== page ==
Thursday, December 02, 2004

Hollywood: damned if you do...

Brian has a good post up about the "Hollywood Left," i.e., those prominent stars who use their stardom to voice political opinions. Brian points out that there are social reasons for this phenomenon. To wit:

The problem is not Hollywood celebrities making a pitch for their pet political issues, the problem is the media for giving these people an undeserved soapbox to yell from. Actor Daniel Day-Lewis has the right idea when he says (in the Alterman article), "The media are sick and tired of people in my profession giving their opinion, and yet you're asking me my opinion. And when I give it, you'll say, 'Why doesn't he shut up?'"

It's trite to say so, but I'll do it anyway... we live in a celebrity-obsessed world. And as long as the cult of celebrity worship remains so strong, we'll continue to see celebs across the political spectrum using their influence to sway politics this way or that. The blame lies not with them, but with our society for making their words sacrosanct.

It would be ridiculous to argue that the larger culture plays no role in what these stars do and how they do it. However, it would be equally ridiculous to posit that "society" is the sole cause of this phenomenon, as if individual choice had nothing to do with, say, Tim Robbins's outspokenness. Tim Robbins, despite his contentions to the contrary, is perfectly free to voice his opinions-- free to voice them, and responsible for their voicing. As free and responsible as Noam Chomsky, actually.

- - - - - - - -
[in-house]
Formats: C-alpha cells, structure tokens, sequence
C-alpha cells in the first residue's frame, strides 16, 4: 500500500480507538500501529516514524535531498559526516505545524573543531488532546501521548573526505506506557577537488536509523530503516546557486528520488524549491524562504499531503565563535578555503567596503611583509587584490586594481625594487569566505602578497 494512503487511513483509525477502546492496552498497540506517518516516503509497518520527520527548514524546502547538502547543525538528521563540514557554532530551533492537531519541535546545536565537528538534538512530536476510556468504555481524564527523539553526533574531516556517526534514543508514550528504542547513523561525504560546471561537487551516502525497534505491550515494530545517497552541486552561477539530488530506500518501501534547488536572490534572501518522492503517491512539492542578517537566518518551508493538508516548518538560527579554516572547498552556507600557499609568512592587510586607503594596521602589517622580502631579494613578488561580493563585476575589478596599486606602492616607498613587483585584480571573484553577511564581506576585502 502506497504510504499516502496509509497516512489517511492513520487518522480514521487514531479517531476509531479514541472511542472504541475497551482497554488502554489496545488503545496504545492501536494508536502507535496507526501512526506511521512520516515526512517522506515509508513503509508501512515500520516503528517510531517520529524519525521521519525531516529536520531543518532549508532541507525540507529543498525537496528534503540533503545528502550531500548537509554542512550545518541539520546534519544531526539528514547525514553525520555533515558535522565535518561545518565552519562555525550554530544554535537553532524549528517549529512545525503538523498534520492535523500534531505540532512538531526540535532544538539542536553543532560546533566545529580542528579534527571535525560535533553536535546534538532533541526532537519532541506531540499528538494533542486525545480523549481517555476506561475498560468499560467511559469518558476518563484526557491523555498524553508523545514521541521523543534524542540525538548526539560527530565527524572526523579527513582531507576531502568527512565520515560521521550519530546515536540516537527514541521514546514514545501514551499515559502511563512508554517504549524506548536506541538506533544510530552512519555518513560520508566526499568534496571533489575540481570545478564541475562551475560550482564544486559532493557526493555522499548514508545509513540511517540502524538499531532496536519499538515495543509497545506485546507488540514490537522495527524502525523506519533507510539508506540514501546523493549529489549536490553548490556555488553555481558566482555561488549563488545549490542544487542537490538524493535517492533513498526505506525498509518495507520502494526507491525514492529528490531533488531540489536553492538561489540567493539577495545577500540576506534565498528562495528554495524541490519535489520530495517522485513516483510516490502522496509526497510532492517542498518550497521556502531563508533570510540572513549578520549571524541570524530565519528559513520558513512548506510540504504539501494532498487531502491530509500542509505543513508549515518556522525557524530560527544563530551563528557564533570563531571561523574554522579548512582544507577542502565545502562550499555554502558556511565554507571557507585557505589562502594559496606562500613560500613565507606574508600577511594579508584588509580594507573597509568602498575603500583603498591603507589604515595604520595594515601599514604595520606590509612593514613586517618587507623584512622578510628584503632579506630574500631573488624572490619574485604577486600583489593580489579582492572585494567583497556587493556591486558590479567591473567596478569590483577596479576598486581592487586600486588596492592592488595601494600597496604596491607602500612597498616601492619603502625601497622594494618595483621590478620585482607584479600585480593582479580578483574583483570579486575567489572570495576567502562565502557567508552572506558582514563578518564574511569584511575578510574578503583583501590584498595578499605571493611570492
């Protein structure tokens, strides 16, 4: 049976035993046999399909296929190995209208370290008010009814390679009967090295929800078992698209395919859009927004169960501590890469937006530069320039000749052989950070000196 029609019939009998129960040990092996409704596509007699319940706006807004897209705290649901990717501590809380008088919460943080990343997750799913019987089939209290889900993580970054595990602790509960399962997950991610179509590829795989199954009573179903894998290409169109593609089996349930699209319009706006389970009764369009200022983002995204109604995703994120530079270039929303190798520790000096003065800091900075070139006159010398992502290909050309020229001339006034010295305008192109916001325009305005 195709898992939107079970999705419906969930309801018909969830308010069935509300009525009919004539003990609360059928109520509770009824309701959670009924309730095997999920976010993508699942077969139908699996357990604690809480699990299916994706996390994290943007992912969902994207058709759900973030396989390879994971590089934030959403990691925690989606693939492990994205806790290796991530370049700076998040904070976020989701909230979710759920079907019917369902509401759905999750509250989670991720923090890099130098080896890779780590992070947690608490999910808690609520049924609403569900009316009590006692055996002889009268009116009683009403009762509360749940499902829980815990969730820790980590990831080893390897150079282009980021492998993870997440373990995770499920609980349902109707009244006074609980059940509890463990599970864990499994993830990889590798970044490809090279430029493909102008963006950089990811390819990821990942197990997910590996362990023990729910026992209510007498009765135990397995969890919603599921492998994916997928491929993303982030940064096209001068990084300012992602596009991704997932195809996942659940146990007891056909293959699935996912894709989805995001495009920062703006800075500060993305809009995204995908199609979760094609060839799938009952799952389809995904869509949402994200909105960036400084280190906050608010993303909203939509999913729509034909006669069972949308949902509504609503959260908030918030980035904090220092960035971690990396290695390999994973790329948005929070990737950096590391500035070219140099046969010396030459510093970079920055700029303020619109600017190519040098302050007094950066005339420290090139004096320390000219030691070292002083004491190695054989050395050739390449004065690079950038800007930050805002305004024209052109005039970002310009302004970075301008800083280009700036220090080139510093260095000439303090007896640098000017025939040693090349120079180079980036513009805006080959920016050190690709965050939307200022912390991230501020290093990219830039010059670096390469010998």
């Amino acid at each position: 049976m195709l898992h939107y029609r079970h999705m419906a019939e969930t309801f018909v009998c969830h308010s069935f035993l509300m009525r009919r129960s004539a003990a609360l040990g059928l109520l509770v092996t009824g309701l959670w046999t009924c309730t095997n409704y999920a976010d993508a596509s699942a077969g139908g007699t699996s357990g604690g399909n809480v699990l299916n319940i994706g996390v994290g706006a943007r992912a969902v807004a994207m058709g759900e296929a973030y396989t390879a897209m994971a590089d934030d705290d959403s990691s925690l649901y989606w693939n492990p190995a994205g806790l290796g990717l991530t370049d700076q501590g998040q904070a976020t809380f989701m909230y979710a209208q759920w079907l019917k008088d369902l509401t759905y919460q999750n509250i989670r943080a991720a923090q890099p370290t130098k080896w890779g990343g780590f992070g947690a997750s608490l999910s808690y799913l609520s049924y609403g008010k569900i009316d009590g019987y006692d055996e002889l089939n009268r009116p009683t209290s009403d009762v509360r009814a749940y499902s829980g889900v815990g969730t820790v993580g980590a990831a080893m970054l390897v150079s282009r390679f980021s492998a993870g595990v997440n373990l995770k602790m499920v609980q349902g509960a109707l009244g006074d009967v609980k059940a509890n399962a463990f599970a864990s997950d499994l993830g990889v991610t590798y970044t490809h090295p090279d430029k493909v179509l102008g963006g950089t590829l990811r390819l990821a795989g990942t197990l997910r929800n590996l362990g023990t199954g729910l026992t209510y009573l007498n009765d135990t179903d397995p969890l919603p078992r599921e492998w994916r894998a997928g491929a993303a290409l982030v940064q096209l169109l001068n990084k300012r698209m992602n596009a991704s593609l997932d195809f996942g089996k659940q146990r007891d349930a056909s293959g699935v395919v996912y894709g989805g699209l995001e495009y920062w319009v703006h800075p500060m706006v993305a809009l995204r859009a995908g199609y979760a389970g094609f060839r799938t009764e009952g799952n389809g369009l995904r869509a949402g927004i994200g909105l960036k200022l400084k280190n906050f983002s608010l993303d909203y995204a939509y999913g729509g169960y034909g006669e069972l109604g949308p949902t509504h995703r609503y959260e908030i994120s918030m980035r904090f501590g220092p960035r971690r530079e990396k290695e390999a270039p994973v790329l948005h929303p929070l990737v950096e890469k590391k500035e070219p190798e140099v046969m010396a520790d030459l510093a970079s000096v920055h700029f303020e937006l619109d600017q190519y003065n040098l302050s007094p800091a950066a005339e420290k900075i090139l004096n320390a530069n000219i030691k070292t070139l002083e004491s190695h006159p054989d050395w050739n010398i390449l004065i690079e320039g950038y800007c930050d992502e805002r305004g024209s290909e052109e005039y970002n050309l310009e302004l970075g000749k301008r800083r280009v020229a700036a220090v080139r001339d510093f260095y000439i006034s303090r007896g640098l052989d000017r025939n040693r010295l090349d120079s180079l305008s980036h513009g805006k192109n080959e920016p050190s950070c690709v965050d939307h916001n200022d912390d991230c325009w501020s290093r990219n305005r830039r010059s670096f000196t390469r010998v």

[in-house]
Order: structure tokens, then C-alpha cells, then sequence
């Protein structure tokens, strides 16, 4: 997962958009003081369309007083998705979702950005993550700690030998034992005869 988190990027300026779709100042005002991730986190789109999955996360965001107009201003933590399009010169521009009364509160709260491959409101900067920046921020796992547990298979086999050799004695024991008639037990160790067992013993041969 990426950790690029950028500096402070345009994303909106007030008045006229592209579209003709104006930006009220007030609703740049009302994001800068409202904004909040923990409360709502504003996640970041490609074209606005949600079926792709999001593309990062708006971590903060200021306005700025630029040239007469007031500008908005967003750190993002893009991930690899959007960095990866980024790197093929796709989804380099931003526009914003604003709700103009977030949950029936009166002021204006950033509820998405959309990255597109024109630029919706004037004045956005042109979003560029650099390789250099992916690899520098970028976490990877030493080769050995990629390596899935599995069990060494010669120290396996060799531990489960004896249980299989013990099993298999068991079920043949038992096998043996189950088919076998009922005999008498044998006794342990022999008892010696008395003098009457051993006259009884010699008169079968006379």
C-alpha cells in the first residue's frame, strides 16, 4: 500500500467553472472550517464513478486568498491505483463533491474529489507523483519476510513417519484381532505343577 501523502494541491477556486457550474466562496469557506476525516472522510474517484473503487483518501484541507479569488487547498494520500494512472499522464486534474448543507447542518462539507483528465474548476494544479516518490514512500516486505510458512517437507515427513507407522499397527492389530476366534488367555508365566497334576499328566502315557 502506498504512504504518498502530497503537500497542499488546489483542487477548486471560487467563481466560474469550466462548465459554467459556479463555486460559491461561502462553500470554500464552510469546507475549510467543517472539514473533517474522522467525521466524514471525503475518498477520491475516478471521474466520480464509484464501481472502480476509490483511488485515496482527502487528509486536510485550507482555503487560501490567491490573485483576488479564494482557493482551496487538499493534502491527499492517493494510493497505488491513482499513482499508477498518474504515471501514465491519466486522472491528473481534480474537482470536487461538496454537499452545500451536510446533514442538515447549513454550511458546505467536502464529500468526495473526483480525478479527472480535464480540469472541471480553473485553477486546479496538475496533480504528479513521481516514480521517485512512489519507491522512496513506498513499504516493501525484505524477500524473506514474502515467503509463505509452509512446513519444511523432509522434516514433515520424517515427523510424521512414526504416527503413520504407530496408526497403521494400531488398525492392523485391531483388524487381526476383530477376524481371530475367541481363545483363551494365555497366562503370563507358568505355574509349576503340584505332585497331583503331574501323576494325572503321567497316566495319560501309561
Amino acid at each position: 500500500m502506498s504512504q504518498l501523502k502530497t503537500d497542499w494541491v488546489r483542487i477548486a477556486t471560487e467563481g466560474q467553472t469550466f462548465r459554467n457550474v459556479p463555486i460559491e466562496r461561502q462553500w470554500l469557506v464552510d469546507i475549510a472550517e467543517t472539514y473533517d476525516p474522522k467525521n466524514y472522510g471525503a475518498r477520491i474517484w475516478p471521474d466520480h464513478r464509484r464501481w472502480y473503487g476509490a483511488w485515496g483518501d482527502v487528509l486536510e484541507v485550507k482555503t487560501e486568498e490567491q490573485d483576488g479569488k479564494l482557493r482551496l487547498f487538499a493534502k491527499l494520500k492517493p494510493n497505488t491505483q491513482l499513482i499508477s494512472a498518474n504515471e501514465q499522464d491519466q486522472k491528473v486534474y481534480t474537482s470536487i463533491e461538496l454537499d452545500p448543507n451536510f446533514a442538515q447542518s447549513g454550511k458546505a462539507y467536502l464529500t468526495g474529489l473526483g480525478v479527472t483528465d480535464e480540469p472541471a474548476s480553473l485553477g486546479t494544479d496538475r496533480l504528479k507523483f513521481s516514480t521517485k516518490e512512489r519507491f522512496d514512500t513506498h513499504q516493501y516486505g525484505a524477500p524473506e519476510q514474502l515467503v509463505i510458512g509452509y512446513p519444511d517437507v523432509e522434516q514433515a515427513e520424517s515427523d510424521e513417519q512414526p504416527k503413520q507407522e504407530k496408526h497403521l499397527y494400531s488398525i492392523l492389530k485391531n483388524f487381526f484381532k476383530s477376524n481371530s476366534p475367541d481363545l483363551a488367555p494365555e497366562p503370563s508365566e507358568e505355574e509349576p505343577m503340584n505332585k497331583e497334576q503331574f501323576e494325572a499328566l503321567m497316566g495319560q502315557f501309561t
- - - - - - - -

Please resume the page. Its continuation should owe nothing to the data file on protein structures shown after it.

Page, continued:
But it seems that Hollywood gets criticism whether it's outspoken or silent. Via Andrew Sullivan, I found an article by Pat Sajak (yes, that Pat Sajak) that takes Hollywood to task for its deafening silence in the wake of the brutal murder of Dutch filmmaker Theo Van Gogh.

Sajak writes:

So, again I ask, where is the outrage from Hollywood’s creative community? I mean, talk about a violation of the right of free speech!

Perhaps they are afraid that their protests would put them in danger. That, at least, is a defensible position. If I were Michael Moore, I would much rather rail against George W. Bush, who is much less likely to have me killed, than van Gogh’s murderer and the threat to creative freedom he brings. Besides, a man of Moore’s size would provide a great deal of “bulletin board” space.

Maybe they think it would be intolerant of them to criticize the murder, because it would put them on the side of someone who criticized a segment of the Arab world. And, after all, we are often reminded that we need to be more tolerant of others, especially if they’re not Christians or Jews.

There’s another possibility; one that seems crazy on the surface, but does provide an explanation for the silence, and is also in keeping with the political climate in Hollywood. Is it just possible that there are those who are reluctant to criticize an act of terror because that might somehow align them with President Bush, who stubbornly clings to the notion that these are evil people who need to be defeated? Could the level of hatred for this President be so great that some people are against anything he is for, and for anything he is against?

I think the jury's out as to Hollywood's motivations. Maybe it does boil down to Bush-hatred; I don't know. But I think Sajak is on solid ground to ask why the American artistic community isn't up in arms about this. It does seem more than a little strange.


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